Having thus described the preferred form of my invention, I wish it to be known that I claim as part of the invention herein all such changes, modifications and variations of structure as clearly fall Within the scope of the invention herein set forth.

swivelly joined, and guard plates to prevent dislodgment of said rubber disc.

2; In a coupling, a male sector and female sector, said male sector having means whereby it can be secured to the draw bar of a drawn vehicle, a swivel pin, said pin being integral with said male sector, said female sector being a metallic base ring having an inner annular grooved wall, a bearing, moulded rubber joining said base ring and said bearing, said bearing being adapted to receive said swivel pin to form a flexible union between said sectors, means formed integral with said bearing to spread pressure of load inertia throughout said disc, guard plates to prevent dislodgment of said rubber disc, and a keeper to prevent said sectors from being accidentally disjoined.

3. Acoupling comprising a base having an annular seat, a bearing, a. rubber disc moulded in said annular seat and joining said bearing, a connector adapted to cooperate with said coupling, said connector having a swivel pin adapted to be journalled in said bearing, means formed integrally with said bearing to spread the pressure of load inertia throughout said disc, and a keeper to prevent accidentally disjoining said connector and said coupling.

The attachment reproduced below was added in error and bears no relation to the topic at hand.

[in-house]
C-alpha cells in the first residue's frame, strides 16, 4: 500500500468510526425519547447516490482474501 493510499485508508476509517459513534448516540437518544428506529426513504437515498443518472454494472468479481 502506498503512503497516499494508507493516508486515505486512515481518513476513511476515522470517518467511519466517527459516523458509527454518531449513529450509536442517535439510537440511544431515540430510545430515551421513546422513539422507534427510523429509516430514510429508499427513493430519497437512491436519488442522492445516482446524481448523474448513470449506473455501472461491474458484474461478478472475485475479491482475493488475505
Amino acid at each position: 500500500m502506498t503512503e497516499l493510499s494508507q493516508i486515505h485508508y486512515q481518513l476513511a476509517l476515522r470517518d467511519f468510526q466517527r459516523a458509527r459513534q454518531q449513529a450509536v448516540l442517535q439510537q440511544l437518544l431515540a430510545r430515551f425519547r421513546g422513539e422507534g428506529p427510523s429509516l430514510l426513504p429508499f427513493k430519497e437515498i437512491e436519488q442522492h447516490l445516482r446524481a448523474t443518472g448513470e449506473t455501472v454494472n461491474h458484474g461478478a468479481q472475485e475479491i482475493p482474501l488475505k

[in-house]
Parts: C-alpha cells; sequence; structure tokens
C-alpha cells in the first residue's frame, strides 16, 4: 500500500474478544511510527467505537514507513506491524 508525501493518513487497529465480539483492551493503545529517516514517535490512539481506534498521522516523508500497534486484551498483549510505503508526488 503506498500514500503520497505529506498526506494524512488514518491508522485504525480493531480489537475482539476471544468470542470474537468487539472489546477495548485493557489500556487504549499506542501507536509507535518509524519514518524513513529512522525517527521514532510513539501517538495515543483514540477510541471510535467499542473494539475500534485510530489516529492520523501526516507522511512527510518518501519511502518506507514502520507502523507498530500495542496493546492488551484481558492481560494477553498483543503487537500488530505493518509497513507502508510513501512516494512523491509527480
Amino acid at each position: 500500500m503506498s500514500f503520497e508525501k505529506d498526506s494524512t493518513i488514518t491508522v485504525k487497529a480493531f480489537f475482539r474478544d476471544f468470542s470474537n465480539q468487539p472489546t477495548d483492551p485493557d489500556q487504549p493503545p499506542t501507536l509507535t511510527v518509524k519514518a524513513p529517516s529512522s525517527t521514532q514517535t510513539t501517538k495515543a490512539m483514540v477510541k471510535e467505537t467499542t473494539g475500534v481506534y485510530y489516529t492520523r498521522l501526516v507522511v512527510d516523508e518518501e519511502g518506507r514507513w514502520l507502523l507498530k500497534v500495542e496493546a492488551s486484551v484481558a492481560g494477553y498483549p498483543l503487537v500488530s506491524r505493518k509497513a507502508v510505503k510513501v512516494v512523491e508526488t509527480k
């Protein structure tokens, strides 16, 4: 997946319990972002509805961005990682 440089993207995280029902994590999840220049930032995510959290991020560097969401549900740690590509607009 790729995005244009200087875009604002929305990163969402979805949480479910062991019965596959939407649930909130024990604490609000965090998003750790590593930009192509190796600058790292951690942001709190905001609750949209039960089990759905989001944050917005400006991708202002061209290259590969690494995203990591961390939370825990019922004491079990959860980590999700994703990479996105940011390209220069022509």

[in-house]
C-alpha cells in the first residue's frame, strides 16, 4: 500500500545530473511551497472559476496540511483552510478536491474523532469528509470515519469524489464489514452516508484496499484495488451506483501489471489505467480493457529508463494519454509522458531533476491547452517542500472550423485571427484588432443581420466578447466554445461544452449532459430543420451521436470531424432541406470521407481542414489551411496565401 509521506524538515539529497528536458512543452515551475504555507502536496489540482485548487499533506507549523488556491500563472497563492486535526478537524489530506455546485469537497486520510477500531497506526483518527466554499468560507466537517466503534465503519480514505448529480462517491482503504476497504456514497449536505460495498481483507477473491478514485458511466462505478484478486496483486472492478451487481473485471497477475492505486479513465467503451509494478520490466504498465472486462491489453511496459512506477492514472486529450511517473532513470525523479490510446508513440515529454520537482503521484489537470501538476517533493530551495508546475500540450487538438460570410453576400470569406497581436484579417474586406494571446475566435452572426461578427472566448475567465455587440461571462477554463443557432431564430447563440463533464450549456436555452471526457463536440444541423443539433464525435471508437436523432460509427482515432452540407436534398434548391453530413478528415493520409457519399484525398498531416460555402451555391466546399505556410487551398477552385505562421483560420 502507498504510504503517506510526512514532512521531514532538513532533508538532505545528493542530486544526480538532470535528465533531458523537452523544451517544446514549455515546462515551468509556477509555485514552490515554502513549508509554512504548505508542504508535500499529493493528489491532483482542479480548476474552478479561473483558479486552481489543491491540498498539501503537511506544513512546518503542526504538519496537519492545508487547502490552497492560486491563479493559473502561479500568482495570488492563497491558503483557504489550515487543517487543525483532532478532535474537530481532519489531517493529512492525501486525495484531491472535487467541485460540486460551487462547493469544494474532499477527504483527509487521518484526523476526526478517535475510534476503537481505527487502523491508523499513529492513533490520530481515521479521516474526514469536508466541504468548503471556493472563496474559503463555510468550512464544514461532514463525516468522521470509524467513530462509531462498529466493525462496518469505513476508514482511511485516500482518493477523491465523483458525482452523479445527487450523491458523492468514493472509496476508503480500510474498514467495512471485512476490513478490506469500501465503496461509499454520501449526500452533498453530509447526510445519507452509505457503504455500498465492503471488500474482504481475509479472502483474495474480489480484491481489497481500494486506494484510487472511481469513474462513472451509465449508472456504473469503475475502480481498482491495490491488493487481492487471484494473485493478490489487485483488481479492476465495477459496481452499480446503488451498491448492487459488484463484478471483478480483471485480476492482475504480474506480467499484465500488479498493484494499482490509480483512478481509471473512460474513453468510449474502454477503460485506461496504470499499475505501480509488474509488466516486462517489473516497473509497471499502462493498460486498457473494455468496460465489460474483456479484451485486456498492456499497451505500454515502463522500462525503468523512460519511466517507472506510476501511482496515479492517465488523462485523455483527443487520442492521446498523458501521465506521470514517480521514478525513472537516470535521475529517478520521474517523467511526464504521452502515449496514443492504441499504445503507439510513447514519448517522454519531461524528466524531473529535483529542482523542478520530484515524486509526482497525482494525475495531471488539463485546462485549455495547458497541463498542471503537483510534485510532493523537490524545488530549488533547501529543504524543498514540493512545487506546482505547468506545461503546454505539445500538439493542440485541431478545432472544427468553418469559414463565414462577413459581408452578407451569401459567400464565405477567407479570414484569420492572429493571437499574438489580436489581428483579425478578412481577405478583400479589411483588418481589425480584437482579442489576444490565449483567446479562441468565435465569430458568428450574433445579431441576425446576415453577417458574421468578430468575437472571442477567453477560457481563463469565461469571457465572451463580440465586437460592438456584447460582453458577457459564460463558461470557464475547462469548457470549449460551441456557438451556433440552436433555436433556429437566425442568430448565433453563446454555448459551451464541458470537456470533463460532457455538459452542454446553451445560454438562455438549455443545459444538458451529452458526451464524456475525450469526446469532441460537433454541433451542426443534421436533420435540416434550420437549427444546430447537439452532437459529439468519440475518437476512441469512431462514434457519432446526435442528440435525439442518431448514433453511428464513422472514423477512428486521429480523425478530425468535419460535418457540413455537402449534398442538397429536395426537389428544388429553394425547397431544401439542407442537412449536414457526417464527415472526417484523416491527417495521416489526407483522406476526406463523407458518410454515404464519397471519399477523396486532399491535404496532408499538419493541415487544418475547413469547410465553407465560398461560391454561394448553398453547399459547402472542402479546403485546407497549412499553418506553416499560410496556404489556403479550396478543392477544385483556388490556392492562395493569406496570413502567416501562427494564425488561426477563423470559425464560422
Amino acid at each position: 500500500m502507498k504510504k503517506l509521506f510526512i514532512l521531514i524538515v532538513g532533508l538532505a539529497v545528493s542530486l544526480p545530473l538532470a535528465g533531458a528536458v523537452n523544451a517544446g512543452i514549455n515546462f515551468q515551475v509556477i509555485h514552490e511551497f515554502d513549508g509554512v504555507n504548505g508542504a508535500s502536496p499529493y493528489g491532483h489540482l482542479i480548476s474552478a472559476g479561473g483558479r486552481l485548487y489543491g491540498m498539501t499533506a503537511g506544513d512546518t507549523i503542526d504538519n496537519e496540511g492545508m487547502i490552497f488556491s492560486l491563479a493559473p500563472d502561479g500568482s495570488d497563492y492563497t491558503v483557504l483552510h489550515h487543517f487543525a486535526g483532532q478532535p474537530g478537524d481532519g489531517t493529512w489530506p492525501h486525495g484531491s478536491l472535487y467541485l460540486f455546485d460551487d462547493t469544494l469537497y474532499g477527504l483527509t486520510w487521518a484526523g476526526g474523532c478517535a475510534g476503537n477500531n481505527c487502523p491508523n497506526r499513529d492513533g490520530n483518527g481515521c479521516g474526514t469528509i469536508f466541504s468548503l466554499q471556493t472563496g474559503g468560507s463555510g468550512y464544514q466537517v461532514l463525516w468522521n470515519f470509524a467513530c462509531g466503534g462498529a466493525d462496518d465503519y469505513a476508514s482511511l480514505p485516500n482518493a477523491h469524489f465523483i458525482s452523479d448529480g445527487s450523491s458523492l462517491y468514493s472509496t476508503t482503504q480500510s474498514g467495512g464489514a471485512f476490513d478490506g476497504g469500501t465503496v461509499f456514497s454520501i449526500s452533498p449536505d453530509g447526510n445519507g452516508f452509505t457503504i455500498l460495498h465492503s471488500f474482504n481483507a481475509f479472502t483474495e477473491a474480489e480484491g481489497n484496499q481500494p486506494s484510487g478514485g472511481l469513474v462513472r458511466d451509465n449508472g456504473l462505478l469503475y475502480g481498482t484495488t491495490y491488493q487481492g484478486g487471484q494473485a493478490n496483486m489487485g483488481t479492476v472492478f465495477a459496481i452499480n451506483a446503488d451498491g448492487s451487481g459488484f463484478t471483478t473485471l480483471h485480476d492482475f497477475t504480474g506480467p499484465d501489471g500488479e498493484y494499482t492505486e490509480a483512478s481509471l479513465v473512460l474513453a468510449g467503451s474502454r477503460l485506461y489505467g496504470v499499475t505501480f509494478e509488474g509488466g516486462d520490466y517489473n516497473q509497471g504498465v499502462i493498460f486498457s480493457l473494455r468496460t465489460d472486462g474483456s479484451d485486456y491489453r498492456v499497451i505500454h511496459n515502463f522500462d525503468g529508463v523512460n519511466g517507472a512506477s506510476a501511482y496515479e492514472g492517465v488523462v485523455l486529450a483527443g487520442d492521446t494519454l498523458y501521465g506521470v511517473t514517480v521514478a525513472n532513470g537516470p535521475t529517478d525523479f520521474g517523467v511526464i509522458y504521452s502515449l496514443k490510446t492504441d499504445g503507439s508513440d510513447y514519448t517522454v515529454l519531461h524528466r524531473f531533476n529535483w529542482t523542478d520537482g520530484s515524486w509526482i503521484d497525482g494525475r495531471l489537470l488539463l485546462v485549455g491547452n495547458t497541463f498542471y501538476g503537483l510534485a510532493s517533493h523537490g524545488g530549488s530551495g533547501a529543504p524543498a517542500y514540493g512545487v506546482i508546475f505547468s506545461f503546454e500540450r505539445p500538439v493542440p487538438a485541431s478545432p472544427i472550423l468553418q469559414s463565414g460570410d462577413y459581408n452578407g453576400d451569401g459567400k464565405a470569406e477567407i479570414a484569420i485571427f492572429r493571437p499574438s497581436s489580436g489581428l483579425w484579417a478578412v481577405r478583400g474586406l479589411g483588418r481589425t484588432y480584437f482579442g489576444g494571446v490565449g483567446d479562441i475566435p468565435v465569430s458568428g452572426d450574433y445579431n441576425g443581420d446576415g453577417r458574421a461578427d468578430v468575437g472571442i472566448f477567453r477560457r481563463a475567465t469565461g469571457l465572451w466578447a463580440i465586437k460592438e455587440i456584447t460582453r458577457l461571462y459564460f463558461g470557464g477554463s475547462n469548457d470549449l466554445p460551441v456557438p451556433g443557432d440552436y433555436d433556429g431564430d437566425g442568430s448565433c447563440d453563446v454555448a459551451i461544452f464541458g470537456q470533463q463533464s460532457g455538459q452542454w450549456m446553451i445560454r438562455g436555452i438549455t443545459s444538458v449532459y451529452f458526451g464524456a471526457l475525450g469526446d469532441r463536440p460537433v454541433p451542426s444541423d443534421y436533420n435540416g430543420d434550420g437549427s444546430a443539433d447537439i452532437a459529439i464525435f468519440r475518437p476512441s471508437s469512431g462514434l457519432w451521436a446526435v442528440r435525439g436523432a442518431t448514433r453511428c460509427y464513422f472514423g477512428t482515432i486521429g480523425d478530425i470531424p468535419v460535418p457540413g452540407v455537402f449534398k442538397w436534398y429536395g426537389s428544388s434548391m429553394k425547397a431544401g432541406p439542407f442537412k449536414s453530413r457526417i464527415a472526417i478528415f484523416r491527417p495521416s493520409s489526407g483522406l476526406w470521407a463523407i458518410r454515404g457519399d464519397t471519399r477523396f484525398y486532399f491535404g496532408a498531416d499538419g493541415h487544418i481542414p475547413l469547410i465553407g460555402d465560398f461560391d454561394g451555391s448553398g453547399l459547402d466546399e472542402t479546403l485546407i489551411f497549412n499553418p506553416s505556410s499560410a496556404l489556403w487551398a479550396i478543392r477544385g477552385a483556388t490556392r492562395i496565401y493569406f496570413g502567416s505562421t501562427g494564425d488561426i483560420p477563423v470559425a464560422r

HENRY s. LITTLEFIELD.

Referenced by
Citing PatentFiling datePublication dateApplicantTitle
US2592866 *Nov 9, 1946Apr 15, 1952Deere & CoImplement draft connection
US4131296 *Jan 9, 1978Dec 26, 1978Motor Wheel CorporationSelf-damping trailer hitch
US4195887 *Nov 22, 1978Apr 1, 1980Burke Industries, Inc.Elastomeric bushings
US4204284 *Nov 16, 1977May 27, 1980Lord CorporationJoint prosthesis with contoured pin
US4543010 *Sep 24, 1982Sep 24, 1985Dunlop LimitedJoint means
US4655778 *Aug 12, 1985Apr 7, 1987Harrington Arthritis Research CenterJoint prosthesis
US6834879Sep 12, 2002Dec 28, 2004Robin Industries, Inc.Elastomerically isolated tow hitch drawbar
DE739988C *Jul 1, 1938Oct 9, 1943Claere Deiters Geb GerlinghoffSelbsttaetige Anhaengerkupplung
Classifications
U.S. Classification280/485, 403/225, 403/224
International ClassificationB60D1/00, B60D1/50
Cooperative ClassificationB60D1/50
European ClassificationB60D1/50